On March 11, 2011, Japan was devastated by a deadly double-blow of a magnitude 9 earthquake, followed by a tsunami of Biblical proportions. The Fukushima nuclear plant, despite stringent safety standards, suffered a level 7 meltdown, adding to the loss of life and property. The triune disaster caused over $360 billion in damages and there are those who argue that the impact was felt globally as the global supply chain (Japanese components are a key part of many industrial and consumer goods) was disrupted. Insurers were hit hard, losing billions of dollars.
While it may seem heartless to be discussing a natural disaster in economic terms, the speed of a country’s recovery, economic or otherwise, from such a disaster is dependent almost entirely on how quickly the country’s infrastructure and businesses can be brought back into action. Insurers play a critical role in this process. It’s not just how much wealth they can pour back into the stricken country that’s important, but also the speed at which they can do so. If they’re unable to take the financial blow, they fold, and their clients find it harder to rebuild.
Hope for the best, prepare for the worst
So it’s a sign of sound financial planning and responsible citizenship, that in November 2016, 17 major insurers in London engaged in a two-week simulation of the disastrous combination of a cyber-attack on US power grids, a category 5 Florida Hurricane, the financial failure of a major insurer and a 16% drop in global stocks. It’s an improbable, but not impossible concatenation of bad luck, and is a good way to test the industry’s resilience.
The simulation included some of the best and brightest in the UK insurance landscape, including Lloyds, Hiscox, Aon and RSA.
Do they know something we don’t?
With some of the best financial technology on the entire planet at their fingertips, we certainly hope they have inside information that enables them to plan for our financial future.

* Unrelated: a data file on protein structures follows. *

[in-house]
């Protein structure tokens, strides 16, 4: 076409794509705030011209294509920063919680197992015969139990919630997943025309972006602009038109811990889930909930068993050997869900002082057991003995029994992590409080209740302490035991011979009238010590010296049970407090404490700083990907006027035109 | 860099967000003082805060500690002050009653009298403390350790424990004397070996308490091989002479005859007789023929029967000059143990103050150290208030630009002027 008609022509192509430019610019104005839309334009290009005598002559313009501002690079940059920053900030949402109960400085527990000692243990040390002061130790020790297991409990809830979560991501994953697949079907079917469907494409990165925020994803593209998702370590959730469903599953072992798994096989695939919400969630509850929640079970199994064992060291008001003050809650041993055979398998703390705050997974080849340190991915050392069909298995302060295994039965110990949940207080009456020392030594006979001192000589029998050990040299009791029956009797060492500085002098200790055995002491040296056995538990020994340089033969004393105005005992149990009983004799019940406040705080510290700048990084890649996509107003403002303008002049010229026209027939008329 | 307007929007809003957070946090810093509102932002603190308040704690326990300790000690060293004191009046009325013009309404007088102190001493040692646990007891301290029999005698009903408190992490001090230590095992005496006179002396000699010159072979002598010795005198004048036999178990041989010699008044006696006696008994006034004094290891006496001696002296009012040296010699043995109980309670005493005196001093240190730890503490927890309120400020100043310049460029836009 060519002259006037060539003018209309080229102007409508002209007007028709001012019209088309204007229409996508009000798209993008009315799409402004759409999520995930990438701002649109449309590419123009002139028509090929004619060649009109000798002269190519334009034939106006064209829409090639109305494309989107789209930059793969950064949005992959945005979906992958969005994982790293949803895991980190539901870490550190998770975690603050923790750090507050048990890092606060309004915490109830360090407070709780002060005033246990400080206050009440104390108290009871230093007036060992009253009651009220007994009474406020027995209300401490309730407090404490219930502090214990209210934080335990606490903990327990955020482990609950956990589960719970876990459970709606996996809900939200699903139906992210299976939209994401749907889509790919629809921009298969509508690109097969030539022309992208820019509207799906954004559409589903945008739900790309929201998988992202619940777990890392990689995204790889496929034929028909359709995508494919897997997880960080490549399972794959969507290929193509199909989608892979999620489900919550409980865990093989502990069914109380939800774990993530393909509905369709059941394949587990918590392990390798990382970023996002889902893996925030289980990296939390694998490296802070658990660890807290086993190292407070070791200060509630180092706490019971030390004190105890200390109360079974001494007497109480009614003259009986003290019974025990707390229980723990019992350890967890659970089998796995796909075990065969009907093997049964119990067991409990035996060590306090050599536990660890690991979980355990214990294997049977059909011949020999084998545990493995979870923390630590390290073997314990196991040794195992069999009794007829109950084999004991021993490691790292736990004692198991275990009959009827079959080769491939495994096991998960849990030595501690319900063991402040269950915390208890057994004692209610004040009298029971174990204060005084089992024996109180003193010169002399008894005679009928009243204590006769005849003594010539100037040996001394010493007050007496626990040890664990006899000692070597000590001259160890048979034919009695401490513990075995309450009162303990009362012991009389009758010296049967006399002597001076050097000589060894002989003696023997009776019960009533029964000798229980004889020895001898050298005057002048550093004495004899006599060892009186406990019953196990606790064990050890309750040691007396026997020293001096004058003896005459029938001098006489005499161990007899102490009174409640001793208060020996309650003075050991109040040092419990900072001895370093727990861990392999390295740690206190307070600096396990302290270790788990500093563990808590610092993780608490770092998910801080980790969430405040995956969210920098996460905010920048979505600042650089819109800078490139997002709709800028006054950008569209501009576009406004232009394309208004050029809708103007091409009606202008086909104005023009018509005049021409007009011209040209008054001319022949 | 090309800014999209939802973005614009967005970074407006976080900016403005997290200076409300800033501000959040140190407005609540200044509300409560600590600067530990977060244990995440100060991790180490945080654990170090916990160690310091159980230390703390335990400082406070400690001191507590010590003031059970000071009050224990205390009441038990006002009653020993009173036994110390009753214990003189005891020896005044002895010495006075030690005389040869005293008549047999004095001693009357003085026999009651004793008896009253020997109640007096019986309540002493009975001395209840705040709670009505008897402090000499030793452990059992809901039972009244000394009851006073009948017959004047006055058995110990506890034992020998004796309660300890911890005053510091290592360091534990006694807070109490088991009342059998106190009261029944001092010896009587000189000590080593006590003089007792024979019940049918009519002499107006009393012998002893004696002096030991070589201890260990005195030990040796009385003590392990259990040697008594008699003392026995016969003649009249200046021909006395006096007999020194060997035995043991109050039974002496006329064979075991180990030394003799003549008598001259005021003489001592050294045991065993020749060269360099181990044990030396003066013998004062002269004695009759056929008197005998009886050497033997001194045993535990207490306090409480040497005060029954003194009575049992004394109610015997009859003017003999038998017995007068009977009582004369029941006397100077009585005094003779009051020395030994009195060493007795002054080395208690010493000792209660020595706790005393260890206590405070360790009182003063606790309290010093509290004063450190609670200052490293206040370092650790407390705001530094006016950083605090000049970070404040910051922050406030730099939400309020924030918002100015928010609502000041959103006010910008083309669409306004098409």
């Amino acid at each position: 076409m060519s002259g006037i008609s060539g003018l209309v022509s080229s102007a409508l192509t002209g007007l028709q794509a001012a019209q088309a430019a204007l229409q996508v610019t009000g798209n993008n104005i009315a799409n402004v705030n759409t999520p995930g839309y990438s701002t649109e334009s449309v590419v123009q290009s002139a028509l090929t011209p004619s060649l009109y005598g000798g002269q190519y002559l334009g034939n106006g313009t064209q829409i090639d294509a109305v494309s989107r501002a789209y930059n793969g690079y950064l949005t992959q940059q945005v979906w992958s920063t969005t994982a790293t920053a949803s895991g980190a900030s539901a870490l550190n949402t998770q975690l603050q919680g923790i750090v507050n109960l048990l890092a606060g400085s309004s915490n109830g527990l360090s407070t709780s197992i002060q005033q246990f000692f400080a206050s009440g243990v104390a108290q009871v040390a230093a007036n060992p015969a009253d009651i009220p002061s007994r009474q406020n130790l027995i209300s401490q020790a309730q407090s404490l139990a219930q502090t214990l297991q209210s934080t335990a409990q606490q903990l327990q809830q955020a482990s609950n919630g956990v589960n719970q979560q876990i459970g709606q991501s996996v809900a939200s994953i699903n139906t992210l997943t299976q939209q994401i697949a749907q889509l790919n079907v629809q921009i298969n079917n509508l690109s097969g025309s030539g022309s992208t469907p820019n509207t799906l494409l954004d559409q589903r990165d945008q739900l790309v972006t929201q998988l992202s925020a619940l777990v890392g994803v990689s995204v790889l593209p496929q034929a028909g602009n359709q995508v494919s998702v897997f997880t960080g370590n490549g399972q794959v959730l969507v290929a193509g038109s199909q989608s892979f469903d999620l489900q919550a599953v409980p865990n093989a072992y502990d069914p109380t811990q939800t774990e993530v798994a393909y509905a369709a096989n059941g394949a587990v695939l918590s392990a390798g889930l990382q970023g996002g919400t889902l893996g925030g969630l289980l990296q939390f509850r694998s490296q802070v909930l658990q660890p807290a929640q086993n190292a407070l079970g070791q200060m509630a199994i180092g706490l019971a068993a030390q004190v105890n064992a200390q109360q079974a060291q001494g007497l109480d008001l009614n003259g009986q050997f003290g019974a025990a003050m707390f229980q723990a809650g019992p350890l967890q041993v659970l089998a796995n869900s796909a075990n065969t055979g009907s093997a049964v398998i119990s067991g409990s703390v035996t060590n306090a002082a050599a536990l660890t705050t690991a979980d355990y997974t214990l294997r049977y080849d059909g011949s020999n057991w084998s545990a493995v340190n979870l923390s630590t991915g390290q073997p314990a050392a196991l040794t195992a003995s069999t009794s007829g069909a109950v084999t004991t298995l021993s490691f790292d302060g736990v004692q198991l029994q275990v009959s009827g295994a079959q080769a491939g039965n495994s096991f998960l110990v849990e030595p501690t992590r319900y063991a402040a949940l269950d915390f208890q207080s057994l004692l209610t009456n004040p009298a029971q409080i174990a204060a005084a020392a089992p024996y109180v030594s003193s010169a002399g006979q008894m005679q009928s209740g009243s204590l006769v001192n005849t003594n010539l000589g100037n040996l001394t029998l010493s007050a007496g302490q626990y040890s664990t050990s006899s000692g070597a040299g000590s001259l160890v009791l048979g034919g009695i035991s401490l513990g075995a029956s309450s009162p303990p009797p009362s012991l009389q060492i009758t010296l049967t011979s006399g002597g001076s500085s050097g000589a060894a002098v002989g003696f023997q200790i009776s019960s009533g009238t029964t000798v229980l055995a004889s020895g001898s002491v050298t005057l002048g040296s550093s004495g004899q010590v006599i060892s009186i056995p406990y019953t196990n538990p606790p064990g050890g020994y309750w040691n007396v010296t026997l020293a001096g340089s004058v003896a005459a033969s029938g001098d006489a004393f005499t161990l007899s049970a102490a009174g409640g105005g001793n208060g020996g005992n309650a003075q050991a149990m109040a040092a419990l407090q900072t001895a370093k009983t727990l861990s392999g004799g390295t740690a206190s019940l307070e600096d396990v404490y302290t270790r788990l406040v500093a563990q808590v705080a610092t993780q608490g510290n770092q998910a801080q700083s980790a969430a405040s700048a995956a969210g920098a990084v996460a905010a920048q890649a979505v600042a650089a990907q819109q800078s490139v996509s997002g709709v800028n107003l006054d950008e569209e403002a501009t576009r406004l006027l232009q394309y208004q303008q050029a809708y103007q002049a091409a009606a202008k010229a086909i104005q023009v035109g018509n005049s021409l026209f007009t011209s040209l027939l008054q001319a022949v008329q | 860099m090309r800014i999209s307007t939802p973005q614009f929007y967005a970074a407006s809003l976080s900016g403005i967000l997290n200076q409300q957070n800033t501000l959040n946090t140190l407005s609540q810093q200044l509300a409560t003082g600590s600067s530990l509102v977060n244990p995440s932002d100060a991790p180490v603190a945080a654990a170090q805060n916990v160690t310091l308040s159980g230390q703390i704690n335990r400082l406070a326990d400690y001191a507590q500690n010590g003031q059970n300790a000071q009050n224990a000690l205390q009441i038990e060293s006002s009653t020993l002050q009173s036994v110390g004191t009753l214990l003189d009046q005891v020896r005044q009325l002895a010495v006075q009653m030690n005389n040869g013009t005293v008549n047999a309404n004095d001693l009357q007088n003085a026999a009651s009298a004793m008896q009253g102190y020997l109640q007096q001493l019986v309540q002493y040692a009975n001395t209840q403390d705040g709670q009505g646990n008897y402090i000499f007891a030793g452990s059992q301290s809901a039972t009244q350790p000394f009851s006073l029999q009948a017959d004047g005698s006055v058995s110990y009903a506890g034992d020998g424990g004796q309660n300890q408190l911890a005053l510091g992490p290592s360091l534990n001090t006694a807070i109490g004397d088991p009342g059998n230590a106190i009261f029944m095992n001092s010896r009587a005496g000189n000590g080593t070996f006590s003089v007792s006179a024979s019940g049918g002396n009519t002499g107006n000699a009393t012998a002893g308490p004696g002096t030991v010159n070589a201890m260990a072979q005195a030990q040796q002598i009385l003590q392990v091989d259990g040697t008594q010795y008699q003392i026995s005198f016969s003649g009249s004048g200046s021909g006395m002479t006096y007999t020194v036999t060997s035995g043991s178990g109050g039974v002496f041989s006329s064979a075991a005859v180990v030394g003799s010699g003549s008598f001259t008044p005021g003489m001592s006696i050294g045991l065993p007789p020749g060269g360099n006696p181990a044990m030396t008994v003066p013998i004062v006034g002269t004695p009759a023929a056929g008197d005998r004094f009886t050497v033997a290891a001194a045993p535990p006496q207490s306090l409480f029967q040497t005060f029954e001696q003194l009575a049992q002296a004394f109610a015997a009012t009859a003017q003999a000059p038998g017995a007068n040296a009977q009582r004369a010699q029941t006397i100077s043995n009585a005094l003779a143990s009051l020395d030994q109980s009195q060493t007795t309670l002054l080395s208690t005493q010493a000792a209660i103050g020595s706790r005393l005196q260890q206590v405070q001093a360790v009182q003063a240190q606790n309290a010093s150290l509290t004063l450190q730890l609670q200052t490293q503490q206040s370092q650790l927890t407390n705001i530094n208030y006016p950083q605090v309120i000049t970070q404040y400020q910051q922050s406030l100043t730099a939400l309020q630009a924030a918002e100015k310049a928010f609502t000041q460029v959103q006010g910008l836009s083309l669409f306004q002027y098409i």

According to NASA, climate change will increase the frequency of certain natural disasters. Increasing urbanisation means that larger and larger populations are concentrated in smaller, more vulnerable areas. The economic and humanitarian impact of natural disasters is therefore increased, simply because more people are hit at once.
So they’re not expecting a zombie apocalypse or any other world-ending events. It would, however, be extremely irresponsible of the insurance sector to not run some war-games from time to time.
The ‘war games’ were observed by the UK finance ministry, various ratings agencies, and the Prudential Regulation Authority. The aims were to find out what was needed to weather mass global disasters, and to find out how ready the UK is for such a scenario.
So how did it go?
Overall, the results were reassuringly positive. The conclusion was that the insurance sector has sufficient resources, liquidity and capital to deal with a series of major disasters and still survive. There were concerns about the effects on the reinsurance industry over the long term, however.
The simulation is good news for the UK insurance market, too, because this projected resilience is reassuring to potential insurers, and is likely to drive more business their way.
On the whole, the fact that insurers are running such simulations is not cause for alarm. After all, they’re not actually increasing the likelihood of such disasters. It’s a sign that they’re becoming better at what they do, and want to prepare for even the most unlikely of conditions, so that our cities, people and economies can bounce back faster. This is the key to recovery, after all.
You can have the best disaster response teams in the world, but if somebody isn’t around to clear the rubble and rebuild transport, medical, agriculture and employment services, then long-term recovery cannot occur. It’s reassuring to know the big boys and girls with the financial muscle to facilitate such recovery are more than capable of doing the job that’s in front of them.